- Avoid or limit fast food as much as possible.
- Use an activated-charcoal or reverse-osmosis water-filtration system for drinking and cooking.
- Avoid products packaged in plastic with the “3” or “7” recycling code. 1, 2, 4, and 5 plastics are made without phthalates.
- Avoid products that include the vague ingredient “fragrance” on their label—these almost certainly contain phthalates.
- Regular dusting can reduce the concentration of phthalates in your home.
- When you must purchase plastics, opt for those made with polyethylene or polypropylene rather than vinyl or PVC.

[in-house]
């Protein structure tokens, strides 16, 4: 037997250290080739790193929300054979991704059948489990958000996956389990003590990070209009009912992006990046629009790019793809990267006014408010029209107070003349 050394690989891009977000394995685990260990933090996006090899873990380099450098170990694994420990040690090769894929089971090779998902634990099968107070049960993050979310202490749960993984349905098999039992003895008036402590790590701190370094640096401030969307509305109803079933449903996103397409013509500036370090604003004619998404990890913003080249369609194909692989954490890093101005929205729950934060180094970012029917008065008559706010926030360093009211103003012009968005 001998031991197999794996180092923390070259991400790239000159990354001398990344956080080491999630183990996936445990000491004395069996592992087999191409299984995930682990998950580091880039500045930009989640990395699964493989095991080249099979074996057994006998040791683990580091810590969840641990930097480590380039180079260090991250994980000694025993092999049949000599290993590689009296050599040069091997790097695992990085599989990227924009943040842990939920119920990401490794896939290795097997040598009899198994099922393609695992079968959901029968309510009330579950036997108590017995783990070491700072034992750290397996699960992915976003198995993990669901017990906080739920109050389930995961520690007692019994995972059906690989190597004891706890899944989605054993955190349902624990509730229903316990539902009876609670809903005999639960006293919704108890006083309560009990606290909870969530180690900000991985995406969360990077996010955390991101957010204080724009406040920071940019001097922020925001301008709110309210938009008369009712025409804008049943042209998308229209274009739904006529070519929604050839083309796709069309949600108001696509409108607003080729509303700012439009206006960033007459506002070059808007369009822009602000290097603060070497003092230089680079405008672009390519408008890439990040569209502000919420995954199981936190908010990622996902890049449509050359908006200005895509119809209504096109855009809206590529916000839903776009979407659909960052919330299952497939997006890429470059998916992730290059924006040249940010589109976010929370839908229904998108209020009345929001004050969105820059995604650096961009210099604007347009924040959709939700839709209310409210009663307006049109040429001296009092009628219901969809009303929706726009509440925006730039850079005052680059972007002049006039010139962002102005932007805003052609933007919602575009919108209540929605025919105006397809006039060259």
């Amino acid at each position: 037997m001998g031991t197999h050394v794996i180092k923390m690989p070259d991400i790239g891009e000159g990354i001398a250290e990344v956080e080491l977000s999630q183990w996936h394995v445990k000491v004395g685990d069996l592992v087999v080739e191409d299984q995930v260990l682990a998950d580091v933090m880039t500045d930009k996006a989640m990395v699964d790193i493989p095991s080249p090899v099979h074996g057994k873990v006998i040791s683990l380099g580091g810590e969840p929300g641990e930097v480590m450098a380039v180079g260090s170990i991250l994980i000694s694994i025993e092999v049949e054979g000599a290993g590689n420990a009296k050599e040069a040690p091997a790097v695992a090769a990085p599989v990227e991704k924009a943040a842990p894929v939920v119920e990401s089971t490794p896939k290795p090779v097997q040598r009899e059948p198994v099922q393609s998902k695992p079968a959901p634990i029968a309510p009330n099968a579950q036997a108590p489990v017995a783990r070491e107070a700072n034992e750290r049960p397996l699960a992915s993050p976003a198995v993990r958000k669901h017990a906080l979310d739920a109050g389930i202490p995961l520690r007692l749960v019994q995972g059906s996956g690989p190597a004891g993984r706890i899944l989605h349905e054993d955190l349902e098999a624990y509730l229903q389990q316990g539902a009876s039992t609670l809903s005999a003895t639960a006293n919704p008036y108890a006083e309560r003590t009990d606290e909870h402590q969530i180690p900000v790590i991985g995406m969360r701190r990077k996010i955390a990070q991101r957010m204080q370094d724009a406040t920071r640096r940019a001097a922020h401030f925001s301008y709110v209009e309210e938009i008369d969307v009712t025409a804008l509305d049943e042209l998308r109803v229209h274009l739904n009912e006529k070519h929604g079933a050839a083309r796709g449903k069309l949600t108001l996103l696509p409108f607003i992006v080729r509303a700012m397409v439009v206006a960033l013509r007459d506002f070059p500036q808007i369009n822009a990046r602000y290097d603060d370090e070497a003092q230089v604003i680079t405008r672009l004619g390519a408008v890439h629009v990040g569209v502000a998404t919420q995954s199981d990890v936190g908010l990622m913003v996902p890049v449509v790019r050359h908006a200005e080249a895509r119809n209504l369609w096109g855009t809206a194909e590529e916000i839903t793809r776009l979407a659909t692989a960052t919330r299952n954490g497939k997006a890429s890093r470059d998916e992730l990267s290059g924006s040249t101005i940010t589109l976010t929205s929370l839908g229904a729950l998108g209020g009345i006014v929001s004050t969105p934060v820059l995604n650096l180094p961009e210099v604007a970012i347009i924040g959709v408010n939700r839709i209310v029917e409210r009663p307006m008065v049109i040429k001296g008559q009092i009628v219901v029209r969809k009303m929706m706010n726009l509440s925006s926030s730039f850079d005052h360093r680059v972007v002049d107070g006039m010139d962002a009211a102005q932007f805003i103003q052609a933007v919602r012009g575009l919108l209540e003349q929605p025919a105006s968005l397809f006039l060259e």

- Use essential oils rather than air fresheners. (When you use high-quality oils, this approach has the added benefit of contributing to your whole-body wellness rather than jeopardizing your health. Read this post for my pick for the best essential oils company.)
- Reduce the amount of conventional dairy and meat in your diet. This study found the highest food concentrations of phthalates in chicken and cream.
Phthalates and your fertility
Phthalates can have seriously negative effects on your ability to get pregnant and maintain a pregnancy. They’re hard to avoid, but it is possible to reduce your exposure. With some extra care about the foods and products you allow in your home and on your body, you can increase your chances of a successful pregnancy.